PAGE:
FrontEdge, a Lagos-based fintech, has raised $10 million in a debt and equity seed round, with over 70% of the funding coming from the debt component.
The fund will help in achieving the mission of facilitating the growth of African cross-border trade by providing SME exporters and importers with working capital and innovative software tools, FrontEdge has set for itself.
Founded in 2021 by Moni Alli, a former McKinsey consultant with a background in digital transformations for major banks in Nigeria, South Africa, and Morocco, FrontEdge addresses the SME financing gap in Africa. The fintech offers a lending-first platform that goes beyond traditional banking models, enabling SMEs to access upfront capital without the need for collateral.
Alli, in an interview with TechCrunch, highlighted the outdated nature of traditional banking processes, where balance sheets are often geared towards large corporates, leaving SMEs underserved. FrontEdge seeks to digitise and tailor financing processes specifically for African SME exporters engaged in cross-border trade.
Unlike banks that rely on collateral-based lending, FrontEdge intervenes with upfront capital based on transaction-based underwriting. The fintech steps in when goods are on an actual vessel or at the warehouse, providing capital with average payment terms set between 60-90 days. This accelerates receivables, allowing exporters to engage in more transactions.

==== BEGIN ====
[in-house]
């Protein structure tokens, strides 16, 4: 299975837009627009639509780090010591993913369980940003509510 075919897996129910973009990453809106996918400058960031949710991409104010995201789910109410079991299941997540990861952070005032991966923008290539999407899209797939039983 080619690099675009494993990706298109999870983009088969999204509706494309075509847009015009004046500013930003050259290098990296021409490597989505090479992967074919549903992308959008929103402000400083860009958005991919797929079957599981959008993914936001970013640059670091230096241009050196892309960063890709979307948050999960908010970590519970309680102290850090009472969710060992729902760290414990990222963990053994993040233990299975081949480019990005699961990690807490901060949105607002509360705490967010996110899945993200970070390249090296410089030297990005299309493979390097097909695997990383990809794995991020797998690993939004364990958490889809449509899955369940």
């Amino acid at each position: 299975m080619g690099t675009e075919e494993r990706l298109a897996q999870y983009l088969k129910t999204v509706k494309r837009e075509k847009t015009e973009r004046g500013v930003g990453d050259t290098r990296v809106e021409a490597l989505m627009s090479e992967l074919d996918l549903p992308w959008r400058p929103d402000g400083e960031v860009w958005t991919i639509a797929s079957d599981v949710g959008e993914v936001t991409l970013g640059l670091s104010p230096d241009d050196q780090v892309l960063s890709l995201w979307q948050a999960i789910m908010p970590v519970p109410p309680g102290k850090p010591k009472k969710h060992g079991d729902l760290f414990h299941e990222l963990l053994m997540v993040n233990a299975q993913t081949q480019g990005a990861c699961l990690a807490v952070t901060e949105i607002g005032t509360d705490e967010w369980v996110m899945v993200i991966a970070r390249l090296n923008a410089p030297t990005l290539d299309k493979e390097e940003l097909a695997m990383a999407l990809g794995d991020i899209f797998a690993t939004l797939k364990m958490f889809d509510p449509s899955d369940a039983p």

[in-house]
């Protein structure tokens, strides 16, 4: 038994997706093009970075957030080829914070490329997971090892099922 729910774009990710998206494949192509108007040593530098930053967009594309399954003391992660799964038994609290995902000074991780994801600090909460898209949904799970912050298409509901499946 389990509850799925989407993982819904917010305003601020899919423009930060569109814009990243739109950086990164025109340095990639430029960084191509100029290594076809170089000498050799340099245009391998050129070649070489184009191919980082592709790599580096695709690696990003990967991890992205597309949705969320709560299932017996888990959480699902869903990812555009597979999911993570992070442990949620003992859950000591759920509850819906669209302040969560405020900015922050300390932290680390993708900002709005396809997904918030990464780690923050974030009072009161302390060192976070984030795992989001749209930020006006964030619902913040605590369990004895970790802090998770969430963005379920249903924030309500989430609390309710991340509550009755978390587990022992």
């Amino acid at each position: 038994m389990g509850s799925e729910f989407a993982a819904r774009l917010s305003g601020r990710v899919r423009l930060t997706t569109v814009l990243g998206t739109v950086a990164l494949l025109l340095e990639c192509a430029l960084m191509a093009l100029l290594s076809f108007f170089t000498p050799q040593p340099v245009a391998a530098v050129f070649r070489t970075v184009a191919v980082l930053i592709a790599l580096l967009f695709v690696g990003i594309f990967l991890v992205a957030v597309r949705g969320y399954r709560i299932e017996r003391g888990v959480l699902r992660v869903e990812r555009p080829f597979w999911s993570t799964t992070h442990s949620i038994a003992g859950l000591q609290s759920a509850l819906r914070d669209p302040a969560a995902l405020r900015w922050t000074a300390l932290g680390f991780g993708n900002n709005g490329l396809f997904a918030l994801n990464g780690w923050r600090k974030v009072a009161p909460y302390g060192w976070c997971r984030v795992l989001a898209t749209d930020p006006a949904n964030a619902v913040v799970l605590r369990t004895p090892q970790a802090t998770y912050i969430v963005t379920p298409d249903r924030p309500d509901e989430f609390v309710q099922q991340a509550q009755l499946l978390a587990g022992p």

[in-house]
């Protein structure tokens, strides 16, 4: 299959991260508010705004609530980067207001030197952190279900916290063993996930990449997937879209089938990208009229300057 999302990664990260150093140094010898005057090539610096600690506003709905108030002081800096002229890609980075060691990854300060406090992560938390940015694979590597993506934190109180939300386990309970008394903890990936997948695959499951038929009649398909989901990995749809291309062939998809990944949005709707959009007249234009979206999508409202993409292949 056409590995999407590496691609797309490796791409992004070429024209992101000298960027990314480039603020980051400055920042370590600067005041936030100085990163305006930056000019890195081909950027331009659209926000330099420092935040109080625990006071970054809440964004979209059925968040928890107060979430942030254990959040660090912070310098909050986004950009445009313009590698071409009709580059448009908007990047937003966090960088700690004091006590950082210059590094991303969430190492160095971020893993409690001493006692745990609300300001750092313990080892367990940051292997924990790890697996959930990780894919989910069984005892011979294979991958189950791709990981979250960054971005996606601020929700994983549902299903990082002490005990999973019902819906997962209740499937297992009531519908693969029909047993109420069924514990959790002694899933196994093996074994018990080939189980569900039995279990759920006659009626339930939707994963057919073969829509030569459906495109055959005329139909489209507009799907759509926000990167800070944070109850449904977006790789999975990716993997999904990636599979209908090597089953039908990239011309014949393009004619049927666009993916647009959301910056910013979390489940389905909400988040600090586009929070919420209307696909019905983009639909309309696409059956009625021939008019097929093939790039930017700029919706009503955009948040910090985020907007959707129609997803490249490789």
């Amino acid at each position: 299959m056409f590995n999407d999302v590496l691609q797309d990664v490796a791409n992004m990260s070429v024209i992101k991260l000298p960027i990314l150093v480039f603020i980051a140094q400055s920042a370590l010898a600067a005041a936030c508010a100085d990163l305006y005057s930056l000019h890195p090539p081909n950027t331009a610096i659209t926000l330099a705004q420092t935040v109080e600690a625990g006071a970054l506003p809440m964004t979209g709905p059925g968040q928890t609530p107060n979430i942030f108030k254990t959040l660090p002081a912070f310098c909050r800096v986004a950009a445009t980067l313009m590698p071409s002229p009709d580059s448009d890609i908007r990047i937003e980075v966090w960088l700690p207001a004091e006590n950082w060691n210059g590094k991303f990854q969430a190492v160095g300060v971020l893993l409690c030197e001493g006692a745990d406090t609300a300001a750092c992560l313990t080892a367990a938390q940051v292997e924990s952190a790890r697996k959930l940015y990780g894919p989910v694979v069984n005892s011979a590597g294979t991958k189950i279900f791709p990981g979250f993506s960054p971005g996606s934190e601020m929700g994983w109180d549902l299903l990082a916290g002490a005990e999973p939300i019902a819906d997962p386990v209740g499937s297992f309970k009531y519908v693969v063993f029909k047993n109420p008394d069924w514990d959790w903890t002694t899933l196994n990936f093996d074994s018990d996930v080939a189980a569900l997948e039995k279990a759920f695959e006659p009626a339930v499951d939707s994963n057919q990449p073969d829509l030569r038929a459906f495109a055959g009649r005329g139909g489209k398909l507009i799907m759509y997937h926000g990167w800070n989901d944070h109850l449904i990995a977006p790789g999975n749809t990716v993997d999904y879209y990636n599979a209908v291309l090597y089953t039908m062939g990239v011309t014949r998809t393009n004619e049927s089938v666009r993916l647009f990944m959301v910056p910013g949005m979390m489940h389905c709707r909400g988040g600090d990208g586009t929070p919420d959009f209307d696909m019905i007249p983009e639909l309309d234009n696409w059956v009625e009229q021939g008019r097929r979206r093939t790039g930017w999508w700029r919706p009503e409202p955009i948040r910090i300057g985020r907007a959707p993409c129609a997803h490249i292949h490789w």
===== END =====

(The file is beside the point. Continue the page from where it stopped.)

FrontEdge has evolved beyond its lending-first approach, integrating with databases to gain insights into cross-border trading dynamics and underwriting offshore credits. The platform facilitates the setup of overseas offshore accounts, addressing challenges related to capital controls and high fees within the banking system.
The fintech operates as a vertical bank, offering financing, cross-border payments, and offshore accounts tailored to the specific needs of African traders. In addition to financial services, FrontEdge provides software tools such as logistics management, cargo insurance, and document management to complement its offerings.
FrontEdge, listing JP Morgan and Providus Bank among its partners, aims to empower African exporters with funding and tools to compete on a global scale. The company’s CEO emphasizes the importance of creating a level playing field for African exporters against counterparts in South America, Europe, and the U.S.
Since its launch, FrontEdge claims a 20% month-on-month growth of SME exporters on its platform, with customers reportedly tripling their sales. The fintech’s revenue comes from a spread of the transactions it finances, and it emphasizes avoiding losses while demonstrating successful repayments.
FrontEdge plans to use the capital raised to hire more talent, expand its financing product across multiple African countries, and launch additional products to diversify revenue streams. The lead investor, TLG Capital, expresses confidence in FrontEdge’s mission to empower African SMEs and facilitate their engagement in global trade.